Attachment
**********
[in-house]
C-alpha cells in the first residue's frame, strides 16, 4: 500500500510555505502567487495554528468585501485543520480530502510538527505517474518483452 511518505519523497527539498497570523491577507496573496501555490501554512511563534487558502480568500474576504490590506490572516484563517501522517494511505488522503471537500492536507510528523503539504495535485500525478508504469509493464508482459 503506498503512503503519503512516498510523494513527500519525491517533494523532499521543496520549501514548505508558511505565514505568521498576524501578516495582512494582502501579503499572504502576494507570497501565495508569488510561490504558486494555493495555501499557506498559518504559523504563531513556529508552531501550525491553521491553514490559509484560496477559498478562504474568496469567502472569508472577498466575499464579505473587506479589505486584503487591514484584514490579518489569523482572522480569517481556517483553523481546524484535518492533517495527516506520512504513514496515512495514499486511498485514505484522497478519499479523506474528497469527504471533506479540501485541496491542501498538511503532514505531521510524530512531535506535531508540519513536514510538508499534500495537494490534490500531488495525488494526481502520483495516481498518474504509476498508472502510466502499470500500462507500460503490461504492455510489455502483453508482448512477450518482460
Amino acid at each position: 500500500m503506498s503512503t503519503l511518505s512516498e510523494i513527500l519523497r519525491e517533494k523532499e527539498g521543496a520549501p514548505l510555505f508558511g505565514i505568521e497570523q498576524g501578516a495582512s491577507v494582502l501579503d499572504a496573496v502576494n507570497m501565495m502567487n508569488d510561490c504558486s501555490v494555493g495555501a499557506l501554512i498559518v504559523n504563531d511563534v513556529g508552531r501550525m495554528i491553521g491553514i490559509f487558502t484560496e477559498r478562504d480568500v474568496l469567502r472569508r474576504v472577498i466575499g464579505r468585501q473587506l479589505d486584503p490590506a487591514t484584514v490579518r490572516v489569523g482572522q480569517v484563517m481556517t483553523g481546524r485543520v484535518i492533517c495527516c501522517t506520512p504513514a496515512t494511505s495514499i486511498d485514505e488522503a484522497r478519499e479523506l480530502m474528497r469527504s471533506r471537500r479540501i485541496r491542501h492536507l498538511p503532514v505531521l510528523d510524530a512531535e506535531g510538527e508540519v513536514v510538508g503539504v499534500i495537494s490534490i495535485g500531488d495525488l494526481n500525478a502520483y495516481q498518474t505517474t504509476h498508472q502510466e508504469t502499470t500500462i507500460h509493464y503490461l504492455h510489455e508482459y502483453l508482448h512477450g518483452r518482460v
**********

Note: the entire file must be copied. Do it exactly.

[in-house]
C-alpha cells in the first residue's frame, strides 16, 4: 500500500510555505502567487495554528468585501485543520480530502510538527505517474518483452 511518505519523497527539498497570523491577507496573496501555490501554512511563534487558502480568500474576504490590506490572516484563517501522517494511505488522503471537500492536507510528523503539504495535485500525478508504469509493464508482459 503506498503512503503519503512516498510523494513527500519525491517533494523532499521543496520549501514548505508558511505565514505568521498576524501578516495582512494582502501579503499572504502576494507570497501565495508569488510561490504558486494555493495555501499557506498559518504559523504563531513556529508552531501550525491553521491553514490559509484560496477559498478562504474568496469567502472569508472577498466575499464579505473587506479589505486584503487591514484584514490579518489569523482572522480569517481556517483553523481546524484535518492533517495527516506520512504513514496515512495514499486511498485514505484522497478519499479523506474528497469527504471533506479540501485541496491542501498538511503532514505531521510524530512531535506535531508540519513536514510538508499534500495537494490534490500531488495525488494526481502520483495516481498518474504509476498508472502510466502499470500500462507500460503490461504492455510489455502483453508482448512477450518482460
Amino acid at each position: 500500500m503506498s503512503t503519503l511518505s512516498e510523494i513527500l519523497r519525491e517533494k523532499e527539498g521543496a520549501p514548505l510555505f508558511g505565514i505568521e497570523q498576524g501578516a495582512s491577507v494582502l501579503d499572504a496573496v502576494n507570497m501565495m502567487n508569488d510561490c504558486s501555490v494555493g495555501a499557506l501554512i498559518v504559523n504563531d511563534v513556529g508552531r501550525m495554528i491553521g491553514i490559509f487558502t484560496e477559498r478562504d480568500v474568496l469567502r472569508r474576504v472577498i466575499g464579505r468585501q473587506l479589505d486584503p490590506a487591514t484584514v490579518r490572516v489569523g482572522q480569517v484563517m481556517t483553523g481546524r485543520v484535518i492533517c495527516c501522517t506520512p504513514a496515512t494511505s495514499i486511498d485514505e488522503a484522497r478519499e479523506l480530502m474528497r469527504s471533506r471537500r479540501i485541496r491542501h492536507l498538511p503532514v505531521l510528523d510524530a512531535e506535531g510538527e508540519v513536514v510538508g503539504v499534500i495537494s490534490i495535485g500531488d495525488l494526481n500525478a502520483y495516481q498518474t505517474t504509476h498508472q502510466e508504469t502499470t500500462i507500460h509493464y503490461l504492455h510489455e508482459y502483453l508482448h512477450g518483452r518482460v